Putting the brakes on the gene drive
A biological switch that could potentially regulate gene drive technology has been created by researchers from Cardiff University.
The switch, a cheap and non-toxic amino acid called BOC, could switch proteins ‘on’ and ‘off’ in any species and offers promise in a whole host of fields, from pest control to regenerative medicine.
The team of researchers, which also includes scientists from the University of Bath, believe the switch could be particularly useful in an emerging technology known as a gene drive.
Gene drives are methods in which the genetic code of a species can be altered in such a way that it ensures all offspring in sexually reproducing species inherit a particular genetic segment. This technology would override the 50% chance that offspring would have of inheriting a particular trait.
Characteristics that are given by a gene drive can spread rapidly through a population regardless of whether or not they are advantageous.
They might, for example, make livestock more resilient to disease, enhance the nutritional value of crops or eliminate the mosquitoes that transmit infectious diseases like malaria.
However, multiple challenges must be met before gene drive usage is likely to be authorised. Once initiated, they are difficult or impossible to control and may work over wider areas than desired, for example straying across international borders. They may have unintended environmental consequences or give rise to resistance.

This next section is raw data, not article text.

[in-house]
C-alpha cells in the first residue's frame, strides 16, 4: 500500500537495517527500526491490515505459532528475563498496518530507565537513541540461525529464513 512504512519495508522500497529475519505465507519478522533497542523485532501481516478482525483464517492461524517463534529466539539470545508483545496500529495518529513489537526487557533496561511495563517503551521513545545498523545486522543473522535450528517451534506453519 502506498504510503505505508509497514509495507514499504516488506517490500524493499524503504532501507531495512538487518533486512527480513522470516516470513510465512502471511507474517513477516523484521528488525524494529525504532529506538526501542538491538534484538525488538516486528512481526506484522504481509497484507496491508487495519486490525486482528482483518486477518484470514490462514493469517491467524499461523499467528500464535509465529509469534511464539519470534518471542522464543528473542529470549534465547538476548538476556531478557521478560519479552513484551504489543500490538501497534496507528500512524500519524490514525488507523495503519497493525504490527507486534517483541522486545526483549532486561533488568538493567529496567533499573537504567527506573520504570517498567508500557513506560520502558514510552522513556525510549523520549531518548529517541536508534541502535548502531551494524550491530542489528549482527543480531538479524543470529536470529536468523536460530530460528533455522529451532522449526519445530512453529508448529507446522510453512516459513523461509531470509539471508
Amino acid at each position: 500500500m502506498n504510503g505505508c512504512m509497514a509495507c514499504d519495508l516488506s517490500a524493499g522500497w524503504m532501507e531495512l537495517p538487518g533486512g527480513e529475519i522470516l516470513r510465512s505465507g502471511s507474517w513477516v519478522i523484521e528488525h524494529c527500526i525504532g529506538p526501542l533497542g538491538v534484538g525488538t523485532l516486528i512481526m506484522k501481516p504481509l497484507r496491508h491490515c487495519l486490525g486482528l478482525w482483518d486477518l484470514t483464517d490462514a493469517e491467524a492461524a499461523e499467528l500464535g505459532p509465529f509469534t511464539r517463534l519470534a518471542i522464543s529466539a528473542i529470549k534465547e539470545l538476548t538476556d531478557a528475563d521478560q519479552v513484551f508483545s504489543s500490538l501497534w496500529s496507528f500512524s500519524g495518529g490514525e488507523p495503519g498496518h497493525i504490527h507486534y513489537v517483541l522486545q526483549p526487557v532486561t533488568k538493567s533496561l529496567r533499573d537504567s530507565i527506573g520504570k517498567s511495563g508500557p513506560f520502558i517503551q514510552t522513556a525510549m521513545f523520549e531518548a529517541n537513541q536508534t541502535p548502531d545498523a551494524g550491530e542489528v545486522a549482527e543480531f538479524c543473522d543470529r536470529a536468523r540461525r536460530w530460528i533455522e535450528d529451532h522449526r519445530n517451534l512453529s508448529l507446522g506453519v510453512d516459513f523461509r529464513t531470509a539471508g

The researchers believe the non-physiological amino acid, BOC, could completely change the gene drive process so that the altered genes are only guaranteed to be passed on if the organism has been fed the amino acid. Without BOC the gene drive is switched off and all offspring would be become subject to the natural laws of inheritance, returning the populations to its more diverse selection of possible traits.
In their study, which has been published in the journal Scientific Reports , the team successfully demonstrated the technology by using the amino acid BOC to turn a specific protein ‘on’ and ‘off’ in early-stage mice embryos.
Co-author of the study Dr Yu-Hsuan Tsai from the School of Chemistry said: "Although BOC provides an attractive and promising means to control editing, we are now working to address remaining challenges and iron out wrinkles in the system."
Professor Tony Perry, from the University of Bath, said: “Our switch is a way of controlling the expression of any protein via genetic code expansion.
What sets our work apart is the potential for this as an environmentally friendly switch across large distances, which no previous method really enables. For example you can imagine controlling gene drive activity in livestock herds by adding or removing BOC from feedstuffs as required.
Gene editing has enormous potential across biological science, from biomedicine to food security, in insects, plants and animals.”